Not many Americans write poems that feature cricket, such as “Willow Green Willow” in Nearest & Dearest. Do you now feel thoroughly ‘acclimatised’, if I may use the term, as a New Zealand poet?

After forty years in New Zealand, I’m about as acclimatised as I’ll ever be. I switched to correct [sic] spelling early on, though my spoken accent will never change much. I’m not sure, though, if any poet can or should aim for the mainstream. I know that both Americans and Kiwis think I don’t really belong, and the discomfort that comes from this seems to keep my satiric side alive and healthy.

Several of the poems that I most enjoyed in Nearest & Dearest are parodies of or based on other poems, several from the Victorian era. I know I like reading these – what attracts you to writing them?

They’re easiest to get started. Many of them (like the office manager’s Shakespeare sonnet (see below) or playing games with Wordsworth in the ‘Pass at Grasmere’) are based on poetry I read years ago, and they’re part of my sensibility in a way more recent poems aren’t. So a phrase—a few lines—perhaps a rhyme for ‘schadenfreude’— will pop into my mind by surprise; then I spend hours and hours trying to polish a humorous poem that also is a credit to the original.

Your poem “Metastasis” appears in Voyagers: Science Fiction Poetry from New Zealand, and you work as an editor of science publications. How much of an influence has science had on your poetry? Would you describe yourself as a “science poet”?

Not a “science poet” in that I rarely take scientific principles into account; “Metastasis” is a bit aberrant. I take notes of and am definitely influenced by goofy-sounding phrases I run across in the course of proofreading fearsomely technical material. (Who would be a “ring-based indole”, I ask you?) The US magazine Umbrella publishes an annual light supplement, Bumbershoot. This poem: reflects a temporary passion for technical terms beginning with “Sq”.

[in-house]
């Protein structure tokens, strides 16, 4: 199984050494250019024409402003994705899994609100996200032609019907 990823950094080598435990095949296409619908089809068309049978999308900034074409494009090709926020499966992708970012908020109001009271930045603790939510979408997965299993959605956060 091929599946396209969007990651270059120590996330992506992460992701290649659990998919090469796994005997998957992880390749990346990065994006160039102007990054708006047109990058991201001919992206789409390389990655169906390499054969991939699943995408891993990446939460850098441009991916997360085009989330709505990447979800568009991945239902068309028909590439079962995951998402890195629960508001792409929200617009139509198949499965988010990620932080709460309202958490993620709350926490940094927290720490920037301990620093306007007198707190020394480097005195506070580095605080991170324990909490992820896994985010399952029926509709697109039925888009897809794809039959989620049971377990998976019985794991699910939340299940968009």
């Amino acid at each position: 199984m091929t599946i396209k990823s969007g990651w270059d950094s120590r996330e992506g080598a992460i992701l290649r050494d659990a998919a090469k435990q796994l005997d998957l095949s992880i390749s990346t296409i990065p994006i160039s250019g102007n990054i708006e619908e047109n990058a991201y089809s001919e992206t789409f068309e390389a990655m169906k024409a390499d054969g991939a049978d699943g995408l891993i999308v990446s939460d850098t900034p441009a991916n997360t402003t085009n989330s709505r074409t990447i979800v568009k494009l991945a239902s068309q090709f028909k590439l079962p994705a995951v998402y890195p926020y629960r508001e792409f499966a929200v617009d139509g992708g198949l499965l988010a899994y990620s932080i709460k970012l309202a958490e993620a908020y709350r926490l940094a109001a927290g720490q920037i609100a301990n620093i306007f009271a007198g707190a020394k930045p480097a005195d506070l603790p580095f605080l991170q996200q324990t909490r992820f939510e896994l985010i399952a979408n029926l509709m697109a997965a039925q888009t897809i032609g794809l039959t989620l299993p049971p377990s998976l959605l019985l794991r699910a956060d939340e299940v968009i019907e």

Are copies of Nearest & Dearest available in bookshops yet? If so, where can people find it?

Absolutely. In Wellington, try Unity Books; Moby Dickens and Paper Plus in Paraparaumu; Bruce Mackenzie’s in Palmerston have it for sure. Books a’ Plenty in Tauranga. If you don’t see it on the shelf, ask for it. Supporting your local bookseller is admirable, virtuous, and a sign of high intelligence. If all else fails, the book’s available from the publisher and from Fishpond.

Finally, what’s next for Mary Cresswell as a poet?

Write more. Read more. Read more. Write more.

Watch this space.

by Mary Cresswell

Shall I wear the Gucci scarf today?
It’s far more lovely and more corporate
than what sleek young managers affect
in all the offices up and down the way.

It gives an air of strength, they always say,
classic looks for classic power dressed,
Look and feel and act as though you’re best
and the rest will follow, as the night the day.

No dangly earrings! What women call
postmenopausal zest, in other places
gives a bad impression overall.
I will notice all their airs and graces,
a quiet woman, not looking to outwit them…
I shall run the show before they know what hit them.

This interview is the first stop in Mary’s “virtual book tour” for Nearest & Dearest. The next stop is on Janis Freegard’s blog.